Reeling progressives meet behind closed doors over Medicare for all

Mar 2012
60,804
42,094
New Hampshire
Medicare for All has taken a beating lately.

Its two biggest proponents in the presidential field, Bernie Sanders and Elizabeth Warren, have come under sustained attack from centrist Democrats over the issue. The health care industry is spending millions to sow opposition. And polls show it’s taking a toll: Support for single-payer has slipped in some recent surveys, as has Warren's standing in the primary after spending weeks on the defensive over it.

Now, leaders of the left — suddenly reeling after seeing the Democratic health care debate shift dramatically in their direction the past few years — are strategizing on how to retake the offensive. At a closed-door meeting Tuesday, Congressional Progressive Caucus leader Rep. Pramila Jayapal (D-Wash.) had a message for her fellow supporters of Medicare for All: Unite against the moderates and don’t fight about whether Warren’s plan is too mild compared to Sanders’.

Warren has done a delicate dance on the issue over the past month, releasing a detailed financing plan that she said would avoid middle-class tax hikes, then following up with a two-stage transition plan in a nod to those concerned about upheaval in the health care system. Though some established Democratic strategists said Warren's plans could give her more flexibility in a general election — by initially passing a robust public option and then trying passing a full single payer bill later in her term — some progressives saw the maneuvering as too clever by half.

But Jayapal and other people at the meeting said sniping at Warren will only hurt the cause. The polling session and Jayapal’s meeting Tuesday were two of several moves by the left in recent weeks to try to regain the offensive in the battle over Medicare for All. The enemy here is not one or the other of them,” Jayapal said of Sanders and Warren. “It is the entrenched interests, and the groups that are rallying around them, including some of our Democratic presidential candidates who are really doing a disservice to the American people.”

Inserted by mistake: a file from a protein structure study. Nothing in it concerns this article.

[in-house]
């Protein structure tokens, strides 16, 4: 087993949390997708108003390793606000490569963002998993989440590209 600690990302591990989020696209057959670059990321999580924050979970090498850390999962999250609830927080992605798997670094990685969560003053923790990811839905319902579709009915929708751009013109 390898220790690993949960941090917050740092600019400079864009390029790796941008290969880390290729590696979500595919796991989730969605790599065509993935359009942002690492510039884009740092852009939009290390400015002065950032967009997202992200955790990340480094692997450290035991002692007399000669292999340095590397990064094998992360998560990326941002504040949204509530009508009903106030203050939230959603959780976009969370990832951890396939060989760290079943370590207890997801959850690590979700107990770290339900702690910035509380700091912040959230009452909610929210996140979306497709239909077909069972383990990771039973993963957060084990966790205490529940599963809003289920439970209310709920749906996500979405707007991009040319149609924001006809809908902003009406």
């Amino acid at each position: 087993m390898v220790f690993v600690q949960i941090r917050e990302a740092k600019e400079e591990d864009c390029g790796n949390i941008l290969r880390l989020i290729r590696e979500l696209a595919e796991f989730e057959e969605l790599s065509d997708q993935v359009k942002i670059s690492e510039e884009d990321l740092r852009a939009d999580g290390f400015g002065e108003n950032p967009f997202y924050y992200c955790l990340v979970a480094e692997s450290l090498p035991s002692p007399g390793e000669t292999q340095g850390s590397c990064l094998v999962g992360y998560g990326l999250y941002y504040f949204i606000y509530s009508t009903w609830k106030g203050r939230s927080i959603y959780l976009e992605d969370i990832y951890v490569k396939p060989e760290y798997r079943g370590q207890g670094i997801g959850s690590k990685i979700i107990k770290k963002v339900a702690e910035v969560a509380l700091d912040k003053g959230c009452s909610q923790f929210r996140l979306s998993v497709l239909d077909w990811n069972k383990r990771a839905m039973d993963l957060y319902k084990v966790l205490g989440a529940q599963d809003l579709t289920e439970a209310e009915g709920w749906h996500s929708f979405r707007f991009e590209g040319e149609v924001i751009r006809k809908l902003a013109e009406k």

Sep 2013
49,094
41,072
On a hill
I would imagine insurance companies are in a panic about giving up their cash cow - and not just health insurance providers either.
 
Mar 2012
60,804
42,094
New Hampshire
I would imagine insurance companies are in a panic about giving up their cash cow - and not just health insurance providers either.
I can also tell you that here in New England the big insurers in Connecticut are running full page ads in all the newspapers about how big a loss this would be to the area in terms of job loss. "Send New England into a deep recession for decades" is some of the titles of the ads. It seems to be making people wonder.
 
Sep 2013
49,094
41,072
On a hill
I can also tell you that here in New England the big insurers in Connecticut are running full page ads in all the newspapers about how big a loss this would be to the area in terms of job loss. "Send New England into a deep recession for decades" is some of the titles of the ads. It seems to be making people wonder.
I have no doubt.

CVS Health, which bought Aetna late last year, paid CEO Larry Merlo $21.9 million in 2018, an increase of 79% over the year before. Merlo's realized compensation dropped to $15.5 million from $26.7 million the year before largely because he did not exercise any stock options last year.

Merlo makes about 618 times the median employee salary at CVS, according to the company's definitive proxy statement.

 
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Mar 2012
60,804
42,094
New Hampshire
I have no doubt.
Some back in 2010 or so after the ACA passed, predicted that would incredibly strengthen the health insurance industry and that at some point they would be more powerful than the defense lobby. That day is here. Even doctors are saying no.
 
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Sep 2013
49,094
41,072
On a hill
Some back in 2010 or so after the ACA passed, predicted that would incredibly strengthen the health insurance industry and that at some point they would be more powerful than the defense lobby. That day is here. Even doctors are saying no.